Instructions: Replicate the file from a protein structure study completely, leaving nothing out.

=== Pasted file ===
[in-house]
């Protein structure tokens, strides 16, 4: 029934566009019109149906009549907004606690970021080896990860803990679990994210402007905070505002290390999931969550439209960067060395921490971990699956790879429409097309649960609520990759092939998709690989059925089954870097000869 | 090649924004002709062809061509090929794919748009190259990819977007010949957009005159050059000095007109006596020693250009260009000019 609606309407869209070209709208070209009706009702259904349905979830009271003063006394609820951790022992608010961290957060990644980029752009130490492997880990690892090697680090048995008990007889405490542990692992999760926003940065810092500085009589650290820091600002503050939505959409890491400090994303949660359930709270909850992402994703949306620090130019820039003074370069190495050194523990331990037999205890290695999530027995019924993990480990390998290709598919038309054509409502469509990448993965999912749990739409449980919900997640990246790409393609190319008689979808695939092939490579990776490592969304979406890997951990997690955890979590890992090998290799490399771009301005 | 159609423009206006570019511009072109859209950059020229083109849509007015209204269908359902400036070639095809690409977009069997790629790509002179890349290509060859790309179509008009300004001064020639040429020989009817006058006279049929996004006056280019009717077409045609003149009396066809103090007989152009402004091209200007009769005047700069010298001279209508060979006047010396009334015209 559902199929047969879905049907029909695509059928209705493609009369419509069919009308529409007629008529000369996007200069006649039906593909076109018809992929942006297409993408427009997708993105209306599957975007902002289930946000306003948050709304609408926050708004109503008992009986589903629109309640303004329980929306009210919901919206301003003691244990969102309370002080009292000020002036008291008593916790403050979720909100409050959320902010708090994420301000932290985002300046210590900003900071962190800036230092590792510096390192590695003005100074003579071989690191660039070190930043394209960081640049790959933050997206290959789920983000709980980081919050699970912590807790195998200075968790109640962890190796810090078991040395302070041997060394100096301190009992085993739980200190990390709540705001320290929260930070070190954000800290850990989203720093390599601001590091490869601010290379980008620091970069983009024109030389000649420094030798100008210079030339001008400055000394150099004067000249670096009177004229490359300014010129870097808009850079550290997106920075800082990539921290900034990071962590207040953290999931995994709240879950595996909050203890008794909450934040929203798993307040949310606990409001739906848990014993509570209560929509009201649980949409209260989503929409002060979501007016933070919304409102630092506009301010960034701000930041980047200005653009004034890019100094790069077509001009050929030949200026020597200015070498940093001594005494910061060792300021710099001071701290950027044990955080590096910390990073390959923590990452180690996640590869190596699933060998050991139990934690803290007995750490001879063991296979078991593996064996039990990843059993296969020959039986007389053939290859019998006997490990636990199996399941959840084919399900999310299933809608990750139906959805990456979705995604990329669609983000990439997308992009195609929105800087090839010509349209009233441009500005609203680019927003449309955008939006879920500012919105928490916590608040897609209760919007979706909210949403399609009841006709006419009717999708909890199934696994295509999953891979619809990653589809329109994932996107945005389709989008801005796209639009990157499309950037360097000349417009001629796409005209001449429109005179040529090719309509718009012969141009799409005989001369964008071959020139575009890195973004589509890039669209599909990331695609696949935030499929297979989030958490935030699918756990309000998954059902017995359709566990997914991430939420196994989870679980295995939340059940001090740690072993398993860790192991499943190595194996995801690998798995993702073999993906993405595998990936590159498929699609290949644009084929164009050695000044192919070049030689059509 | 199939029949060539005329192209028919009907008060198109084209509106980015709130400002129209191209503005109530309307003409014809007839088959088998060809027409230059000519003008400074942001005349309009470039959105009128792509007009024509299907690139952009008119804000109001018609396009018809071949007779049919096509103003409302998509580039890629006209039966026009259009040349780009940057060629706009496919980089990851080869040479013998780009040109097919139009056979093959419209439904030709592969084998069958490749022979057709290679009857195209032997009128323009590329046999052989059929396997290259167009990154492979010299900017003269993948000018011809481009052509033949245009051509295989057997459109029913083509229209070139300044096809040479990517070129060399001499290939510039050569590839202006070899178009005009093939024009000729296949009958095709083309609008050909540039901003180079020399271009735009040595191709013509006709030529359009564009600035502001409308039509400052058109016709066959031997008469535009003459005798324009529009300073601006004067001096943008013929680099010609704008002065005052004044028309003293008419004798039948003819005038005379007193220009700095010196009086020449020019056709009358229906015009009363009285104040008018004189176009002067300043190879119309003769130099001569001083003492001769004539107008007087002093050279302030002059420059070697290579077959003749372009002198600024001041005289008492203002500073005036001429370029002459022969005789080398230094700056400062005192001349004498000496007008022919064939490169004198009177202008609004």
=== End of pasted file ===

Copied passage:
[in-house]
């Protein structure tokens, strides 16, 4: 029934566009019109149906009549907004606690970021080896990860803990679990994210402007905070505002290390999931969550439209960067060395921490971990699956790879429409097309649960609520990759092939998709690989059925089954870097000869 | 090649924004002709062809061509090929794919748009190259990819977007010949957009005159050059000095007109006596020693250009260009000019 609606309407869209070209709208070209009706009702259904349905979830009271003063006394609820951790022992608010961290957060990644980029752009130490492997880990690892090697680090048995008990007889405490542990692992999760926003940065810092500085009589650290820091600002503050939505959409890491400090994303949660359930709270909850992402994703949306620090130019820039003074370069190495050194523990331990037999205890290695999530027995019924993990480990390998290709598919038309054509409502469509990448993965999912749990739409449980919900997640990246790409393609190319008689979808695939092939490579990776490592969304979406890997951990997690955890979590890992090998290799490399771009301005 | 159609423009206006570019511009072109859209950059020229083109849509007015209204269908359902400036070639095809690409977009069997790629790509002179890349290509060859790309179509008009300004001064020639040429020989009817006058006279049929996004006056280019009717077409045609003149009396066809103090007989152009402004091209200007009769005047700069010298001279209508060979006047010396009334015209 559902199929047969879905049907029909695509059928209705493609009369419509069919009308529409007629008529000369996007200069006649039906593909076109018809992929942006297409993408427009997708993105209306599957975007902002289930946000306003948050709304609408926050708004109503008992009986589903629109309640303004329980929306009210919901919206301003003691244990969102309370002080009292000020002036008291008593916790403050979720909100409050959320902010708090994420301000932290985002300046210590900003900071962190800036230092590792510096390192590695003005100074003579071989690191660039070190930043394209960081640049790959933050997206290959789920983000709980980081919050699970912590807790195998200075968790109640962890190796810090078991040395302070041997060394100096301190009992085993739980200190990390709540705001320290929260930070070190954000800290850990989203720093390599601001590091490869601010290379980008620091970069983009024109030389000649420094030798100008210079030339001008400055000394150099004067000249670096009177004229490359300014010129870097808009850079550290997106920075800082990539921290900034990071962590207040953290999931995994709240879950595996909050203890008794909450934040929203798993307040949310606990409001739906848990014993509570209560929509009201649980949409209260989503929409002060979501007016933070919304409102630092506009301010960034701000930041980047200005653009004034890019100094790069077509001009050929030949200026020597200015070498940093001594005494910061060792300021710099001071701290950027044990955080590096910390990073390959923590990452180690996640590869190596699933060998050991139990934690803290007995750490001879063991296979078991593996064996039990990843059993296969020959039986007389053939290859019998006997490990636990199996399941959840084919399900999310299933809608990750139906959805990456979705995604990329669609983000990439997308992009195609929105800087090839010509349209009233441009500005609203680019927003449309955008939006879920500012919105928490916590608040897609209760919007979706909210949403399609009841006709006419009717999708909890199934696994295509999953891979619809990653589809329109994932996107945005389709989008801005796209639009990157499309950037360097000349417009001629796409005209001449429109005179040529090719309509718009012969141009799409005989001369964008071959020139575009890195973004589509890039669209599909990331695609696949935030499929297979989030958490935030699918756990309000998954059902017995359709566990997914991430939420196994989870679980295995939340059940001090740690072993398993860790192991499943190595194996995801690998798995993702073999993906993405595998990936590159498929699609290949644009084929164009050695000044192919070049030689059509 | 199939029949060539005329192209028919009907008060198109084209509106980015709130400002129209191209503005109530309307003409014809007839088959088998060809027409230059000519003008400074942001005349309009470039959105009128792509007009024509299907690139952009008119804000109001018609396009018809071949007779049919096509103003409302998509580039890629006209039966026009259009040349780009940057060629706009496919980089990851080869040479013998780009040109097919139009056979093959419209439904030709592969084998069958490749022979057709290679009857195209032997009128323009590329046999052989059929396997290259167009990154492979010299900017003269993948000018011809481009052509033949245009051509295989057997459109029913083509229209070139300044096809040479990517070129060399001499290939510039050569590839202006070899178009005009093939024009000729296949009958095709083309609008050909540039901003180079020399271009735009040595191709013509006709030529359009564009600035502001409308039509400052058109016709066959031997008469535009003459005798324009529009300073601006004067001096943008013929680099010609704008002065005052004044028309003293008419004798039948003819005038005379007193220009700095010196009086020449020019056709009358229906015009009363009285104040008018004189176009002067300043190879119309003769130099001569001083003492001769004539107008007087002093050279302030002059420059070697290579077959003749372009002198600024001041005289008492203002500073005036001429370029002459022969005789080398230094700056400062005192001349004498000496007008022919064939490169004198009177202008609004």